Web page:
How to die in Romaniaby Morgan.J
In a graveyard in northern Romania, death isn’t a tragedy but an opportunity for a bit of a chuckle.
Ever since Bram Stoker dipped his quill into the inkpot, Romania’s image has been one of bloodied fangs and death. But the bucolic northern district of Maramureș, just a few kilometres from the Ukrainian border, is a place where death isn’t symbolised by screaming damsels with punctured necks.
The hamlet of Săpânţa is surrounded by rolling hills and crop-filled paddocks. It is home to the Merry Cemetery. Forget drab gravestones mottled with lichen: here you’ll find row on row of bright blue crosses, each with a colourful illustration depicting a scene from the dead person’s life. Some etchings actually show the manner of death.
First-person poems are etched beneath the illustrations; it’s as if the dead are talking. Some of these poems are light-hearted to the point of irreverence. On one cross, a man talks about his mother-in-law who is buried beside him. It seems she still has a hold on him even in the afterlife: “For those of you passing this way try not to wake her up … I intend to see that she remains here, safely in her grave.”
Mocking the dead may seem slightly tasteless, but the philosophy behind the Merry Cemetery is that we should not view death as tragic; rather, it is a moment when the deceased pass through a gateway to a more prosperous existence, one unencumbered by suffering.
This belief stems from the Daicans, ancient Greeks who once inhabited this part of Romania. A firm subscriber to the Daicans’ philosophy was Stan Ioan Pătraș, the artist and poet who sculpted and painted the cemetery’s first cross in 1935. By 1960, he’d made more than 800.
ON THE BACK ROADS
I’ve discarded my cape and rubber fangs and am on my way to the rural heart of Maramureș to visit the cemetery. In Maramureș there are no ancient citadels or vampire enthusiasts in sight – just elaborately carved wooden gates and churches.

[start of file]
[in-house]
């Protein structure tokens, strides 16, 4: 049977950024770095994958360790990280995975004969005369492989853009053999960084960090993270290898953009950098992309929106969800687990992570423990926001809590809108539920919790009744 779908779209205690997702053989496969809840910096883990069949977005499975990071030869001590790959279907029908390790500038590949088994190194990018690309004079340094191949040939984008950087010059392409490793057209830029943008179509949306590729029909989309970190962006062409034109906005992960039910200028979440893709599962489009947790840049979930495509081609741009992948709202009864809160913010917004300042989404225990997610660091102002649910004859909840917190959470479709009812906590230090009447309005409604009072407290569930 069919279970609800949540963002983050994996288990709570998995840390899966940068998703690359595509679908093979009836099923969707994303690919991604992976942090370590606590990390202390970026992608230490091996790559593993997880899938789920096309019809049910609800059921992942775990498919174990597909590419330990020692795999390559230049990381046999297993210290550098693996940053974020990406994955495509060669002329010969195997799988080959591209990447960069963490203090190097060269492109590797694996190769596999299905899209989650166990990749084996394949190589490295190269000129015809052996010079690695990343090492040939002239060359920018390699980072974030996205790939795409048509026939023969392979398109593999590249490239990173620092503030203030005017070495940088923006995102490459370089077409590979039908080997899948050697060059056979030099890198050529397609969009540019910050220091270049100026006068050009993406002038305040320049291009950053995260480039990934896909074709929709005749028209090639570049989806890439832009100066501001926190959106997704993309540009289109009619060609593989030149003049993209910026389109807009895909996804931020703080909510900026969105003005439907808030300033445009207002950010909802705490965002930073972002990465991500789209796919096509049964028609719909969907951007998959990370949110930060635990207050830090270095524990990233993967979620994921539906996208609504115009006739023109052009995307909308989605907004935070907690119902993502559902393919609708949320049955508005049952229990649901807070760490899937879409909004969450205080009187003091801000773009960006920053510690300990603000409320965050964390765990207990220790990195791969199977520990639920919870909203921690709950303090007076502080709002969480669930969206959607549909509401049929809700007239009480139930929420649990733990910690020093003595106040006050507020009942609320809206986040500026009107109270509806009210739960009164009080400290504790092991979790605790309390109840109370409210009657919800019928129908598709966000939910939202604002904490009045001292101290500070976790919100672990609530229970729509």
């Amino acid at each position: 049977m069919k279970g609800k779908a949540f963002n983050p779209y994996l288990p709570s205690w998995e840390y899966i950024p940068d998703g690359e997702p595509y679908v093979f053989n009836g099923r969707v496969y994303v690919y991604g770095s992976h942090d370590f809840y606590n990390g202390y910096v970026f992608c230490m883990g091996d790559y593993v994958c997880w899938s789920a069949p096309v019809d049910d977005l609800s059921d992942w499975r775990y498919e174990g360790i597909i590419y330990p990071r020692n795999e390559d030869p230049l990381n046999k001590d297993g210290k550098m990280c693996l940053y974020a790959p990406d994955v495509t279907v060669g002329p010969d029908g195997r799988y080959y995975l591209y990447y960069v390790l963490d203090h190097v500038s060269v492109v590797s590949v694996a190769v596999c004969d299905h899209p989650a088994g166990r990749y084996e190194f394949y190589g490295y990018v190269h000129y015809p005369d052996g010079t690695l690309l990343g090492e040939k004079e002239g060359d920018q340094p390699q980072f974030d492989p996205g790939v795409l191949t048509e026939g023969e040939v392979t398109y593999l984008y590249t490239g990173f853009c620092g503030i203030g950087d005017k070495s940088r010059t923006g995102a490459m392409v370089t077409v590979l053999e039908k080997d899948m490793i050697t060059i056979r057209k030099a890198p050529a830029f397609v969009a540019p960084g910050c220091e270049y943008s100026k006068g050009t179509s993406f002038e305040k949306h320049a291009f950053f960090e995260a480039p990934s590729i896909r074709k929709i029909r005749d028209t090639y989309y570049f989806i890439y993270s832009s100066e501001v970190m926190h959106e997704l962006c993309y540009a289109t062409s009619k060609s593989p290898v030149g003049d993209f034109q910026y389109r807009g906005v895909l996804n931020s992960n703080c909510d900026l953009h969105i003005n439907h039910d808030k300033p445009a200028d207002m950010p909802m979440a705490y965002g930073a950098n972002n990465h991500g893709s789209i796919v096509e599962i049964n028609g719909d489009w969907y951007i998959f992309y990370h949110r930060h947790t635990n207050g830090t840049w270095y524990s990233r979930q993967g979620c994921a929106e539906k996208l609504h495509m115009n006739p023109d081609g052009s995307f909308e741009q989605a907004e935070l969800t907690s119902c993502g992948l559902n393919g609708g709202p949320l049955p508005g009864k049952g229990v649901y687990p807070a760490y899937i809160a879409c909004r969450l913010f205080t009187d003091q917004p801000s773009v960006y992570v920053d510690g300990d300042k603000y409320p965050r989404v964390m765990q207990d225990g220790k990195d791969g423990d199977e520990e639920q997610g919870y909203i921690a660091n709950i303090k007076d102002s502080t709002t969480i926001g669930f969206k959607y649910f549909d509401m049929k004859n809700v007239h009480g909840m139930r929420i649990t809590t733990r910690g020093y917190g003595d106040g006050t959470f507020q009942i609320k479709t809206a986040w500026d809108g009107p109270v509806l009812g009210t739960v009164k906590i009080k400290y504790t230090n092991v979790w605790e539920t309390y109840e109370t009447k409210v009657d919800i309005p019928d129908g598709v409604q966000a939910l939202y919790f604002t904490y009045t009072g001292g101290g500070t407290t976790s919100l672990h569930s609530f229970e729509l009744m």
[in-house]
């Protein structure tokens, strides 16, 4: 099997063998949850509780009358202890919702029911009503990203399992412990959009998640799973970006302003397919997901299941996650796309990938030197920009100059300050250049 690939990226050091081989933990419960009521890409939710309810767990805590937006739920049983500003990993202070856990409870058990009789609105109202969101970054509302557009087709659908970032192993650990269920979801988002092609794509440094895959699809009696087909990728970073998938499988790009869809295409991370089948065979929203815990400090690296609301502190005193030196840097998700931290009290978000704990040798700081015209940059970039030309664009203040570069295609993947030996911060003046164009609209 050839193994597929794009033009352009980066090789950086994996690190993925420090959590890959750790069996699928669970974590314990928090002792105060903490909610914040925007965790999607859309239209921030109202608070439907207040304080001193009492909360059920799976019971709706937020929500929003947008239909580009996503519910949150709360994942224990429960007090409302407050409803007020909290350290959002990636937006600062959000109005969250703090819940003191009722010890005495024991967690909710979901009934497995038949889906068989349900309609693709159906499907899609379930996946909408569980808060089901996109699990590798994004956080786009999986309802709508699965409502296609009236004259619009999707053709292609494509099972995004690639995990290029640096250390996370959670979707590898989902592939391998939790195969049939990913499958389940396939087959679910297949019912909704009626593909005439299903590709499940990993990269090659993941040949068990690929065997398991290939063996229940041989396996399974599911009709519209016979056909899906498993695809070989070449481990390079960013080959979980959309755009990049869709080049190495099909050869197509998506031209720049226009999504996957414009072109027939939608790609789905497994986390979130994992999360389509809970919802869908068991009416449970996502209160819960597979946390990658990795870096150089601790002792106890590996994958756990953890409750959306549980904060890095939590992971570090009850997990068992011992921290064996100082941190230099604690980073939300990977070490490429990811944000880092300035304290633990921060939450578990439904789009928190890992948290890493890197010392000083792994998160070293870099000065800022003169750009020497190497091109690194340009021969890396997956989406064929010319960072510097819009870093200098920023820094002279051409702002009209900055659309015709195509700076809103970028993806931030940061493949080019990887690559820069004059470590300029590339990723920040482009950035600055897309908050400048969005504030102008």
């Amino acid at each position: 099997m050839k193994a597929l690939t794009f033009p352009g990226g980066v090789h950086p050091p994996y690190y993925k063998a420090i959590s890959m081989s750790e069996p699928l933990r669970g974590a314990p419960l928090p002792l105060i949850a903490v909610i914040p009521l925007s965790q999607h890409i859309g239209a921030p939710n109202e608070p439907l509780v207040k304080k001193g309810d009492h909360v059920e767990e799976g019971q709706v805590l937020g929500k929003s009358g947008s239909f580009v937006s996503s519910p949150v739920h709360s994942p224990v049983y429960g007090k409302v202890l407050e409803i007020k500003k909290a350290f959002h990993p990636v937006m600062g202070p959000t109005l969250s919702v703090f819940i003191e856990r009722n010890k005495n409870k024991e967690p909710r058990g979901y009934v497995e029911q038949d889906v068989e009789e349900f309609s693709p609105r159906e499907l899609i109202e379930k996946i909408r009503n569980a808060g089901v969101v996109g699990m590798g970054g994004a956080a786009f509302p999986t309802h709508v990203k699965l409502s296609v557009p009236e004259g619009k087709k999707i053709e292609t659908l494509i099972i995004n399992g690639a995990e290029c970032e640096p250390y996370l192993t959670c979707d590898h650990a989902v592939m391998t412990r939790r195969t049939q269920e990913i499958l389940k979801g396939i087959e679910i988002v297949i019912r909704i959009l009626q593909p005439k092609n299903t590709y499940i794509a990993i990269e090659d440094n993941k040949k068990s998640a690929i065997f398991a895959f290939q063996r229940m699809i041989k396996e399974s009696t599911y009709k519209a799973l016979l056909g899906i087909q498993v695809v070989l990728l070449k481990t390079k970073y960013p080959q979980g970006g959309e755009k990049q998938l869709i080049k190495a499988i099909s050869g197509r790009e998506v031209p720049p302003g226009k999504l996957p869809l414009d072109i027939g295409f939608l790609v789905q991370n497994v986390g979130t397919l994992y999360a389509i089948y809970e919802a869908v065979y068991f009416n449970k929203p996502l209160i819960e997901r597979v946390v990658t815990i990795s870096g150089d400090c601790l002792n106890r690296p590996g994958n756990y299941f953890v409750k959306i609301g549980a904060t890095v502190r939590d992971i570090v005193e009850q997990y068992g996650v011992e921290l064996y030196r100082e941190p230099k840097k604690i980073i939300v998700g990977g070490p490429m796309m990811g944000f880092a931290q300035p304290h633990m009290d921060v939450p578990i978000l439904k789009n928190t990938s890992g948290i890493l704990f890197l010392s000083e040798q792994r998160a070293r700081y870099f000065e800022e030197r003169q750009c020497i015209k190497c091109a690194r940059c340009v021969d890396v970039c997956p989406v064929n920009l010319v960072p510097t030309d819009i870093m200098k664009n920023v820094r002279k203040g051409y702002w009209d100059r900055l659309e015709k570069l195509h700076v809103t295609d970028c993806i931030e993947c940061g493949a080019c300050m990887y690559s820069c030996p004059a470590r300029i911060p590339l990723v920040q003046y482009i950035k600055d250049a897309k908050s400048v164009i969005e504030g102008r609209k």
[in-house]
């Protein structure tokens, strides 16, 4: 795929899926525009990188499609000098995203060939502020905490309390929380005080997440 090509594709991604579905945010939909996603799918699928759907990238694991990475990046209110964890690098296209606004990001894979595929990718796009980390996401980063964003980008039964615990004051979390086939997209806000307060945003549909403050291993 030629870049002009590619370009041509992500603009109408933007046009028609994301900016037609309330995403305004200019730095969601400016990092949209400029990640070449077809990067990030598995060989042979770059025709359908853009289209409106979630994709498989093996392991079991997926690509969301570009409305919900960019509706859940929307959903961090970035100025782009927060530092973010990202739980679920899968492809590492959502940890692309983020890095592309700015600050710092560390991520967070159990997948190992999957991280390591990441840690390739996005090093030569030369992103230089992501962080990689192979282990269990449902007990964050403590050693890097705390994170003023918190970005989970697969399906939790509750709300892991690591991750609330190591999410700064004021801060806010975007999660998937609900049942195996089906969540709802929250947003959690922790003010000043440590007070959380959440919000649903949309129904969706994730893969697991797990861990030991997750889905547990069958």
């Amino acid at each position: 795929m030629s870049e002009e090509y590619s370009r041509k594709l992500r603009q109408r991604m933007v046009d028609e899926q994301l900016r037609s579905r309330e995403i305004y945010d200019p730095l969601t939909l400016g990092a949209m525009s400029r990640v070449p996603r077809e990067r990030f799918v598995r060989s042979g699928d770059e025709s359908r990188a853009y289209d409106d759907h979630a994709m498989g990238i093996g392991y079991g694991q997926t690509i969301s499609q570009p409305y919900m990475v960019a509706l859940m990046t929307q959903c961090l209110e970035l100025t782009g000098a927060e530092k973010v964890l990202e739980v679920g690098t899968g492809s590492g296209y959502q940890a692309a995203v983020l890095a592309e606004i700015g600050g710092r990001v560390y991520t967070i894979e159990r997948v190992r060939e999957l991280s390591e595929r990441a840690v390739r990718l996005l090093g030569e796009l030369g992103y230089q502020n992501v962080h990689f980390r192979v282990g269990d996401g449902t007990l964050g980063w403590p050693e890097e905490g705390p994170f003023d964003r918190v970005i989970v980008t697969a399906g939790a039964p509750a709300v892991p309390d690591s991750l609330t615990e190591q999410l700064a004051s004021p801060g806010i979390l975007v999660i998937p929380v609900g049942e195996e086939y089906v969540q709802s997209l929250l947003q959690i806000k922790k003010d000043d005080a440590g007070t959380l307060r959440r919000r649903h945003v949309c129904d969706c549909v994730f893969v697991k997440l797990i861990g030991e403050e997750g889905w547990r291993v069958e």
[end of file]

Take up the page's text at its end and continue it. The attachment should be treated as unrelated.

Haystacks shaped like Marge Simpson’s hair adorn the hillsides, and villagers trot along country lanes on rickety horse-drawn carts. The farmers are carrying scythes, but they are no grim reapers. They flash toothless smiles as they toil in their fields.
It’s summer and the country is in the middle of a heatwave. For the past week, clouds have been scarce but today the skies are dark and rain tumbles. The thunder is so loud it’s making the ground vibrate.
I’m roughly 150km from Săpânţa, hunched against a ramshackle roadside hut. My poncho flaps in the wind and raindrops sneak down my neck. There’s only one bus into Maramureș a day and I’ve missed it, so I’m trying my luck at hitchhiking. Also hopeful of a lift is the nun beside me.
An open-shirted man stands ranting before us. He’s not interested in sheltering from the storm and is either smashed on ţuică, the local plum brandy, or is a plum or two short of a fully laden tree. I tell him, in Romanian, that I can only understand English. He starts counting to 10 in German.
After an hour of rant and rain, a car finally stops. The driver, a shirtless young man with a crucifix earring, winds down the window and says something to me in Romanian. The nun answers on my behalf and gets into the car. I do likewise, not sure exactly where she’s going but glad to be out of the rain and on my way at last.